Comments

This is a treasure trove of prompts to ponder and spur editorial/argument writing. I LOVE THIS! Patricia, NJ, Grades: 6 - 12

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Physics Central- Explore - Physics Central

Grades
8 to 12
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Looking for current physics research and articles? This a great place to view. Physics Central's Explore section provides up to date research articles and podcasts that will help students...more
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Looking for current physics research and articles? This a great place to view. Physics Central's Explore section provides up to date research articles and podcasts that will help students understand the present day issues in physics. There are numerous topics available. At the time of this review, some of the engaging topics included FMRIs: the Future Mind Reader, Holograms, Snowflake Science, and several others. There are pictures, clear and understandable text, and interesting podcasts and vodcasts (video podcasts).

tag(s): podcasts (55)

In the Classroom

Use this site for students to relate physics to their everyday lives by finding a current event, reading it, and discussing how it is relevant to them. Discussion can be in class, or posted to a class wiki. It would be a good idea to insert the link to the site on your class website or wiki so that students can access it easily in and out of class. Not comfortable with wikis? Have no wiki worries - check out the TeachersFirst's Wiki Walk-Through.

Reading teachers looking for informational passages to reinforce and practice comprehension skills will find the current events articles on this site well sited for use on an interactive whiteboard to practice main idea, summarizing, etc.
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Study English - Australia Network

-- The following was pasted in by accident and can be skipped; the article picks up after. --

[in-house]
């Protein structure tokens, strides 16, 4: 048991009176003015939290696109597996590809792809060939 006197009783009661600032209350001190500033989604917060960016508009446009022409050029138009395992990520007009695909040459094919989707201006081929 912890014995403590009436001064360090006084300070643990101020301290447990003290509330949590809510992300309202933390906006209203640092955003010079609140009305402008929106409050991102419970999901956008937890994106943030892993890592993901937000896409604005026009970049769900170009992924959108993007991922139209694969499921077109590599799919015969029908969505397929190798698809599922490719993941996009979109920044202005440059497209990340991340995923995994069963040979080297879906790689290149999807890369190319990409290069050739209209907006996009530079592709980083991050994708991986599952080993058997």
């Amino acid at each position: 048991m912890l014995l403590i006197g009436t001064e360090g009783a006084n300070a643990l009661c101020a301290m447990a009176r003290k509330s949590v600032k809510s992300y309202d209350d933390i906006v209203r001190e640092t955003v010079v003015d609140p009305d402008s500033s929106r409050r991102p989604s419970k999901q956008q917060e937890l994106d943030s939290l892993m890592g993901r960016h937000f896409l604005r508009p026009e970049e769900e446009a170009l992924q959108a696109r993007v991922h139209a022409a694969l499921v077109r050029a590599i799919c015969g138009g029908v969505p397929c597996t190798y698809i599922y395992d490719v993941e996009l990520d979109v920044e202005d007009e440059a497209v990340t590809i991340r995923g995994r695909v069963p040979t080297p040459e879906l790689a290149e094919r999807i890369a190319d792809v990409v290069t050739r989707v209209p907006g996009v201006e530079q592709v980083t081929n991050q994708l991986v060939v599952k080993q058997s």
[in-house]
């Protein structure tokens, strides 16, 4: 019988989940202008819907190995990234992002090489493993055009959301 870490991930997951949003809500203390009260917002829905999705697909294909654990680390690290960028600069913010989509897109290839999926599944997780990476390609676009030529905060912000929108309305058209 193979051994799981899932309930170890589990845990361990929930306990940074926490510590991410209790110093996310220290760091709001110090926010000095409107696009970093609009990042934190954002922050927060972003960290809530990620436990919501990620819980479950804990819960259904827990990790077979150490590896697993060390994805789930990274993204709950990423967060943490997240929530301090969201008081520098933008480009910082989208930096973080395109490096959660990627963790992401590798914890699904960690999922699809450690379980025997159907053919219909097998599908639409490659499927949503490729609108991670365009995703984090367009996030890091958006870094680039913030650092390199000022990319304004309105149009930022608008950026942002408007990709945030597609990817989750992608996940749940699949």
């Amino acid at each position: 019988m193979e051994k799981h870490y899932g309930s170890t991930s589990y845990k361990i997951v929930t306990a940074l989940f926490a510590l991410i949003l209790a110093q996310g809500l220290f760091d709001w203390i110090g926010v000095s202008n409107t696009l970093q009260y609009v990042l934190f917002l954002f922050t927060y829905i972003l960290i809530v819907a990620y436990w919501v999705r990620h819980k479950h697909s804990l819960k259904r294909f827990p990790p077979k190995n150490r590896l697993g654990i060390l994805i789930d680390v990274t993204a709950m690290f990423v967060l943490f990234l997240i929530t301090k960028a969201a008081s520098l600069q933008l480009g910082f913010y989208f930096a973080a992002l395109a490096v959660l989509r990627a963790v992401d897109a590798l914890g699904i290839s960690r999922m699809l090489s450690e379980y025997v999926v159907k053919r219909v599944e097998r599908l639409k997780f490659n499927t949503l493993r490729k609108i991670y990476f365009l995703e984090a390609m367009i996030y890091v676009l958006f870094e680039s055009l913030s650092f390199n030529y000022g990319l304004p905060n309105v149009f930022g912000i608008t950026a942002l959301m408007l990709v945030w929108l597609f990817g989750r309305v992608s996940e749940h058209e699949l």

Grades
4 to 12
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This site, produced by Australian TV, offers oral lessons for intermediate and advanced level English language learners. The TV productions are available online in their entirety; they...more
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This site, produced by Australian TV, offers oral lessons for intermediate and advanced level English language learners. The TV productions are available online in their entirety; they provide listening, pronunciation, and reading and writing practice for LES candidates. Although based on the Australian curriculum and testing called IELTS, the lessons, vocabulary, and practices are appropriate for any learners of English. The accent on the videos is, of course, Australian. Included in the offerings, in addition to the videos, are tape transcripts, study items, and quizzes.

tag(s): grammar (214), video (274)

In the Classroom

Use this site with ESL/ELL learners as designed. Share the lessons on your interactive whiteboard or projector. If individual computers are available, have students view the lessons independently (with headsets) and create multimedia projects to demonstrate what they have learned. Have students create an interactive online poster using Genial.ly, reviewed here. Better yet, if students get used to the video and exercise formats, have them produce similar videos teaching a few lessons about their home cultures! Share the videos using a tool such as SchoolTube, reviewed here.

Special ed teachers and those seeking combination video/text lessons to use to teach listening/reading comprehension may find these lessons valuable, as well.

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PolitiFact: Sorting out the truth in politics - St. Petersburg Times

Grades
6 to 12
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Politicians are legendary for their ability to "spin" or manipulate the facts in their own favor. This site seeks to cut through the jargon and the partisan spin to evaluate ...more
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Politicians are legendary for their ability to "spin" or manipulate the facts in their own favor. This site seeks to cut through the jargon and the partisan spin to evaluate statements made by politicians, using their "Truth-o-Meter." Although the interface is light-hearted (using a scale that runs from True, Barely True, False, and "Pants on Fire"), the facts are well researched and presented.

tag(s): advertising (33), elections (78), politics (100)

In the Classroom

This site is a great resource for students researching politicians and their viewpoints. If you're sponsoring a class debate, keep the site handy for each side to check the assertions of their opponents. When students have questions about the content of political advertising, for example, refer them here to find out more. As an assignment, consider having the class pick a political ad, and using the information on this site, write about how the creator of the ad selected the facts that would best portray the viewpoint of the candidate. They could share their critique on a class wiki or on a classroom bulletin board. Have groups create a "mythbuster" political poster on ThingLink, reviewed here.